The Duchess of Cornwall had a busy day in Yorkshire today; she began with a visit to Halifax with her husband, Prince Charles, before heading to the Brontë Parsonage Museum in Haworth, and then took a steam train ride.
Camilla arrived at the museum shortly after 1pm, greeting a small crowd that had gathered to welcome her. This crowd included some four-legged and furry friends, which the Duchess patted.
The royal visit came to celebrate the 90th birthday of the museum, which also coincides with Emily Brontë’s 200th birthday and the 125th anniversary of the Brontë Society. The Brontë Parsonage Museum is set in the former home of the Brontë family; they lived here from 1820-1861, and today it houses the largest collection of items related to the three sisters.
Inside, Camilla was shown a selection of special artefacts by principal curator, Ann Dinsdale, including diary entires from Emily and Anne, as well as drawings from all three Brontë’s and miniature books they created.
“How did they do this?” the royal visitor wondered aloud. “Even with my glasses and a magnifying glass I can barely read them.”
Of course, The Duchess of Cornwall is a keen reader and supporter of literacy schemes for both adults and children, so was thrilled to see these items. She fulfilled a long-term wish with her visit today, she told the press.
Camilla helped mark the special anniversaries by finishing a modern copy of Wuthering Heights, Emily’s most-famous work. The manuscript has been created with the help of thousands of visitors to the site, each writing a line or so of the story, in a bid to recreate the manuscript for the book that has been lost for centuries in Clare Twomey’s Wuthering Heights – A Manuscript’ project.
The Royal contributed by writing the final line from the novel: ‘and wondered how anyone could ever imagine unquiet slumbers, for the sleepers in that quiet earth.’
She joked that she had better make her handwriting neat for the special entry, but apologised afterwards: “I think that tailed off a bit towards the end, sorry.”
Later, the Royal told me that this was her favourite part of the day, calling it ‘exciting’ to be involved by ‘writing the final line’.
Next it was onto a reception with staff and volunteers at the Old School House, just down the road from the parsonage; it was here that Charlotte Brontë had her wedding reception in 1854.
This rounded off Camilla’s visit, so it was onto a vintage bus for a drive through the village of Haworth along the bumpy cobbles and down some rather steep slopes!
“I hope the brakes are working!” the Royal laughed as the bus squeaked down the lane, waving at the amazed locals and visitors who had not been expecting the special guest.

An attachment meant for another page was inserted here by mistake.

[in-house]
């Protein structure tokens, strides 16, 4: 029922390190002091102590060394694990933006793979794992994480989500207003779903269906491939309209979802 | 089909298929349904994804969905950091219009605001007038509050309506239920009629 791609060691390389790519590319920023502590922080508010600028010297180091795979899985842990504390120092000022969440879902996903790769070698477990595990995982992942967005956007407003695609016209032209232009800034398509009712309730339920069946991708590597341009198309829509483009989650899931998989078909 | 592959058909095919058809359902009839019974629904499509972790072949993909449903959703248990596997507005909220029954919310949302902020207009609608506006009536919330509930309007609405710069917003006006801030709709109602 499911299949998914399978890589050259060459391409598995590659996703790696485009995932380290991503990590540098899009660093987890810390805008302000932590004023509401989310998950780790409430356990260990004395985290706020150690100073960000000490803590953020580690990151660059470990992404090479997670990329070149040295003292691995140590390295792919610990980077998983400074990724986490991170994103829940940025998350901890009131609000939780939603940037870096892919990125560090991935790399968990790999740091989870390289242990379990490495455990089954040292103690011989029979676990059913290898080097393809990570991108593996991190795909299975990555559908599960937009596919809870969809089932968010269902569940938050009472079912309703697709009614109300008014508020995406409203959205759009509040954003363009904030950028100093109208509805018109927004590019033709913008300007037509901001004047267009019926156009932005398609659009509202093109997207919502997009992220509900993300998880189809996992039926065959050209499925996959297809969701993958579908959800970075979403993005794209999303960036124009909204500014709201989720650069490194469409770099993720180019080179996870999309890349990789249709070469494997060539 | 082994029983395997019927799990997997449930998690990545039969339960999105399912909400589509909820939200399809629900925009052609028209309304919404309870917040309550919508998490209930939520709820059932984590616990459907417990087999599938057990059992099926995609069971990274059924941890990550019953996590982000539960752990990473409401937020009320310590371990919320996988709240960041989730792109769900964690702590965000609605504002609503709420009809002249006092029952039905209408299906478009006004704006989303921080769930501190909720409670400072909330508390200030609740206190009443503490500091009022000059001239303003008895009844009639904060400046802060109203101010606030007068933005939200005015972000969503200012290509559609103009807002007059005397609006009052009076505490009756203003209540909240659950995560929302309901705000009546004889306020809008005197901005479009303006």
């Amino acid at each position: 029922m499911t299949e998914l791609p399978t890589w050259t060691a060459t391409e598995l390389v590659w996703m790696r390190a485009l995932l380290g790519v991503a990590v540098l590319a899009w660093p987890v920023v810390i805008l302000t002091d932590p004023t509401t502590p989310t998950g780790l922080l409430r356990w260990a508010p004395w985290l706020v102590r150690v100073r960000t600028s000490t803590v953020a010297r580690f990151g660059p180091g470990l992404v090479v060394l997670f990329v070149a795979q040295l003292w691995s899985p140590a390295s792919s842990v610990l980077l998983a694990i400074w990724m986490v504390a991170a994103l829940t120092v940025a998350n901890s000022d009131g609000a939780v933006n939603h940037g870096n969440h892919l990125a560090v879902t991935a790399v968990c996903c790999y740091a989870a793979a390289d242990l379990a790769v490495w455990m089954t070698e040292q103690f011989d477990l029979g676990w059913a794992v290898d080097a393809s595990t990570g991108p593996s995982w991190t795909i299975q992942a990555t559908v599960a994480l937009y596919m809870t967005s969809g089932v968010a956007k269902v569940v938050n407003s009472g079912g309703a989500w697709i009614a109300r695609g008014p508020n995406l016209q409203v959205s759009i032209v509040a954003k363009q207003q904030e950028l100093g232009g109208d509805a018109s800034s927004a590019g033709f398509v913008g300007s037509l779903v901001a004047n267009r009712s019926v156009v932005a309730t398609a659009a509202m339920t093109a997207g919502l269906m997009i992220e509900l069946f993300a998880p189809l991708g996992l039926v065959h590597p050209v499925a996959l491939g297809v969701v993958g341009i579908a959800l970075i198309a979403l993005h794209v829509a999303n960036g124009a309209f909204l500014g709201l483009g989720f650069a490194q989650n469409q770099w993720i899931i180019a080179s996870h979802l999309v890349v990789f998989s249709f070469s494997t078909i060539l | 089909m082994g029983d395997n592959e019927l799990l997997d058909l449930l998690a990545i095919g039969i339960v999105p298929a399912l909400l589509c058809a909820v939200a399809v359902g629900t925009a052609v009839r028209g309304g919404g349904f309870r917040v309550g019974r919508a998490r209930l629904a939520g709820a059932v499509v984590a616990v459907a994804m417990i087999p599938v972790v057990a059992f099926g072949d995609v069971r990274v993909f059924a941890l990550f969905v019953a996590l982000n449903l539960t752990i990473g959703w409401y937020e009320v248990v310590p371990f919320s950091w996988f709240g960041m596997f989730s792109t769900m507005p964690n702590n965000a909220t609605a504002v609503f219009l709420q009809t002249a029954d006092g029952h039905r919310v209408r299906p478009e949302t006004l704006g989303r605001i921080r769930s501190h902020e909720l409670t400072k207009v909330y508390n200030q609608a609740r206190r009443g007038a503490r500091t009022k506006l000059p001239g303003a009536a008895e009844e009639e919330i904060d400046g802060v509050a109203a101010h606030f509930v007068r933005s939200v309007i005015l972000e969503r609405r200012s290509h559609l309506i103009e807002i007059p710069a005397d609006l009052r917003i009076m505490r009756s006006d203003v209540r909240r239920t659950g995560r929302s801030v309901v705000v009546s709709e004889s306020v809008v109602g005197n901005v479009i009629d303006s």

Having ridden alongside the Royal, I took the opportunity to grab a photo of the Duchess inside the bus, before she went outside to the waiting media, and asked her about her visit to the Brontë museum, which she said she thoroughly enjoyed.
After the short journey to the nearby Keighley and Worth Valley Railway (which is marking its 50th birthday), the Duchess briefly chatted with the volunteers who keep the steam engines going.
Matthew Stroh, Chairman of the KWVR Preservation Society said: “We are delighted to be hosting a visit from Her Royal Highness The Duchess of Cornwall in our 50th Anniversary year. Our volunteers work incredibly hard to preserve our railway heritage and are excited to showcase their efforts.” The Duke of Kent is the organisation’s patron.
Crowds had gathered along the bridge to catch a glimpse of the future Queen Consort.
The railway first opened in 1867 but closed in 1961, but a few years later, a group of local railway enthusiasts brought it back to life; they are now trying to encourage younger people into the hobby to ensure the station’s and the engines’ survival.
Camilla walked along the station platform up the the engine, remarking to photographer Arthur Edwards with a giggle that they both ‘remember these’ old steam engines.
She had a brief look inside the engine of Locomotive Number 85, which was built in 1899, and spoke with those who would be responsible for her journey to Oxenhope.
The train carriage was Saloon 21661, dating back to 1847; this is a special carriage, famous as the ‘Old Gentleman’s Saloon’ in the classic film The Railway Children, which was actually filmed on the same Yorkshire line along which the Duchess travelled today.
Whilst on the journey, the royal guest said it was ‘great fun’ to ride on the steam train.